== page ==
Unsurprisingly, the Swiss settled quicker into the run, and the 12 seconds turned into four boat lengths by the time the Kiwis gybed away. Alinghi seemed to have sorted out their handling problems, and were keeping themselves jammed between the man and the mark. Then the Kiwis split again and this time Brad Butterworth either didn’t or couldn’t go with them. When Alinghi went, it was with their air behind the Kiwis and a little separation had opened…

What all the commentators and anyone with access to the Met buoys could see by now, was that the wind had dropped to 8 knots and gone 30 or more degrees to the left at the finish line. Both boats are on starboard, and they’re about to get hit by the mother of all headers.

It was the Kiwis that spotted it first, their headsail was up on deck immediately, and they bore away, hoisted the jib and dropped the spinnaker. The change was smooth, and they were now to windward of the Swiss, in the new breeze and headed straight at the line.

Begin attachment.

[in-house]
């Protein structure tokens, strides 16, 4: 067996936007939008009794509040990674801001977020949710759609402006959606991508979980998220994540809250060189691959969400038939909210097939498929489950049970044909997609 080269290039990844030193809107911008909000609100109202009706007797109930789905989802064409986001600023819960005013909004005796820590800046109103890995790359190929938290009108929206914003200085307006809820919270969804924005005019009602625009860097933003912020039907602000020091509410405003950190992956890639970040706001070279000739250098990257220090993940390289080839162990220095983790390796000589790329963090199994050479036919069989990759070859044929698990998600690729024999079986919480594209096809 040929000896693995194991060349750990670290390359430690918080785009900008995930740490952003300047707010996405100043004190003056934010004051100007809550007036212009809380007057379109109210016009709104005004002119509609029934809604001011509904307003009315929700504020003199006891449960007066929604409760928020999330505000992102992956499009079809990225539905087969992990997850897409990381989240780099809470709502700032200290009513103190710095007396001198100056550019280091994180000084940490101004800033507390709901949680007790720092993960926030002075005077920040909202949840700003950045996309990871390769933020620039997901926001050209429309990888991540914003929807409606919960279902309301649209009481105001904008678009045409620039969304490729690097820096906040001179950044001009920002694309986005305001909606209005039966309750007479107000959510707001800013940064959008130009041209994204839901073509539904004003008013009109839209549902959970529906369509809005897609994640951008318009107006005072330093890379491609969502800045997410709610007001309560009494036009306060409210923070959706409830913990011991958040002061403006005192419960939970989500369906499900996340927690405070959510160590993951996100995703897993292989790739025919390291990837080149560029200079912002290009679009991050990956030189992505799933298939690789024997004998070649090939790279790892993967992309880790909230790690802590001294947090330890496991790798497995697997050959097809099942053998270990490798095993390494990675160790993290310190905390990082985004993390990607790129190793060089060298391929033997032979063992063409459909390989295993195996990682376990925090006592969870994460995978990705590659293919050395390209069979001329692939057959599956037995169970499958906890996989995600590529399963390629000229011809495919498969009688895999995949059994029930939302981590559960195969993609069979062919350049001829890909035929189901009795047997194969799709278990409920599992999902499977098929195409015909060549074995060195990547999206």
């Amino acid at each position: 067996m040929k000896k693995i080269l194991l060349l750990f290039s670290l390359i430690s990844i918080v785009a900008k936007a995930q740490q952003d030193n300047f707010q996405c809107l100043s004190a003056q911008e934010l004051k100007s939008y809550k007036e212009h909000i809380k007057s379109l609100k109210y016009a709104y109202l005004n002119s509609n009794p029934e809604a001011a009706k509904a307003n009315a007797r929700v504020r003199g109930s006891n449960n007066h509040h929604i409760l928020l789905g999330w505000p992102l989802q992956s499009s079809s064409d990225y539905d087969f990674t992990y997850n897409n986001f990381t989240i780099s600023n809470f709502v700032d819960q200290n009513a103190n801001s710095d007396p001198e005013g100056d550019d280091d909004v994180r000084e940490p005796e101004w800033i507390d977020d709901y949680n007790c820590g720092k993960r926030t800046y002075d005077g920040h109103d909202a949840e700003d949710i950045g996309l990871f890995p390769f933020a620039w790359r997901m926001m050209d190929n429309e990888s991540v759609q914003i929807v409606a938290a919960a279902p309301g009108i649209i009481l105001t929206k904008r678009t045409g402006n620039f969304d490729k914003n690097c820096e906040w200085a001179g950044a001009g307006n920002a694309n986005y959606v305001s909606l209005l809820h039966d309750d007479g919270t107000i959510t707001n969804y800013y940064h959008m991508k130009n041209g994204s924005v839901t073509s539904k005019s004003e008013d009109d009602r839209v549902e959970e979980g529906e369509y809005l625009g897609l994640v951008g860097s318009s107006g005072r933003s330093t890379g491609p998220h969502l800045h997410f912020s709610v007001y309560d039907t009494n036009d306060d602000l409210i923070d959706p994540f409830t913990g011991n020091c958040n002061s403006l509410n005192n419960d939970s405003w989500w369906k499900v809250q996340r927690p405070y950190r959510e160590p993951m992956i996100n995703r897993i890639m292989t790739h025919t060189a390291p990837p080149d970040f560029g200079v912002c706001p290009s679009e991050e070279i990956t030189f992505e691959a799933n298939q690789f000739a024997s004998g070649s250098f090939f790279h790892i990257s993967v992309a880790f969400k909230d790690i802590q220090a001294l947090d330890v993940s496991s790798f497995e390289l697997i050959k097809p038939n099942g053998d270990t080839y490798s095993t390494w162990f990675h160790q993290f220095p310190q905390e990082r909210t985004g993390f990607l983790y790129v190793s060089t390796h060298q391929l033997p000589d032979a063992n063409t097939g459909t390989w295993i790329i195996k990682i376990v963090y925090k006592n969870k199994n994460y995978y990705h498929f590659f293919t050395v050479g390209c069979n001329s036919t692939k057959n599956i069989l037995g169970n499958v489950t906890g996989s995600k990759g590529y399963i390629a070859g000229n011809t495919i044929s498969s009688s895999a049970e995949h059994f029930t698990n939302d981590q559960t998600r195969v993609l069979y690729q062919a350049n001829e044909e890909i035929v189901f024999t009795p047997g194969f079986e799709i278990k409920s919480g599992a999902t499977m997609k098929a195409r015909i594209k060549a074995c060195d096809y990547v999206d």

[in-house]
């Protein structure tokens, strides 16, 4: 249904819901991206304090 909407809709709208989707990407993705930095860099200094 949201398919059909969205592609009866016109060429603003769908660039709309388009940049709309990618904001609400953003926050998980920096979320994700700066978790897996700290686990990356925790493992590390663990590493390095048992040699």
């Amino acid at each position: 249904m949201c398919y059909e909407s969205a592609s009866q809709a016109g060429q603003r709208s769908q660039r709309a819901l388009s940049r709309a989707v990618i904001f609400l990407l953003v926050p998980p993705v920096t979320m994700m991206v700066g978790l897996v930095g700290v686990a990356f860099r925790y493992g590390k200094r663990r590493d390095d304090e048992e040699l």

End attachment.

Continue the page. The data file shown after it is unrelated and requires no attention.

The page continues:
Things were not going so well for the Swiss. Brad Butterworth said at the press conference, ‘I was a bit in denial that the breeze wasn’t going to hold, but Warwick Fleury did a good job of coaxing us to get the jib up on deck and get things going.’ It was just in time. The spinnaker pole broke off the mast as the breeze came on the bow and the pole went forward to the headstay and loaded up. For a while it was organized chaos on the Swiss boat. And all the time the Kiwis are reaching straight at the finish. Can they possibly build a big enough lead to get the penalty complete?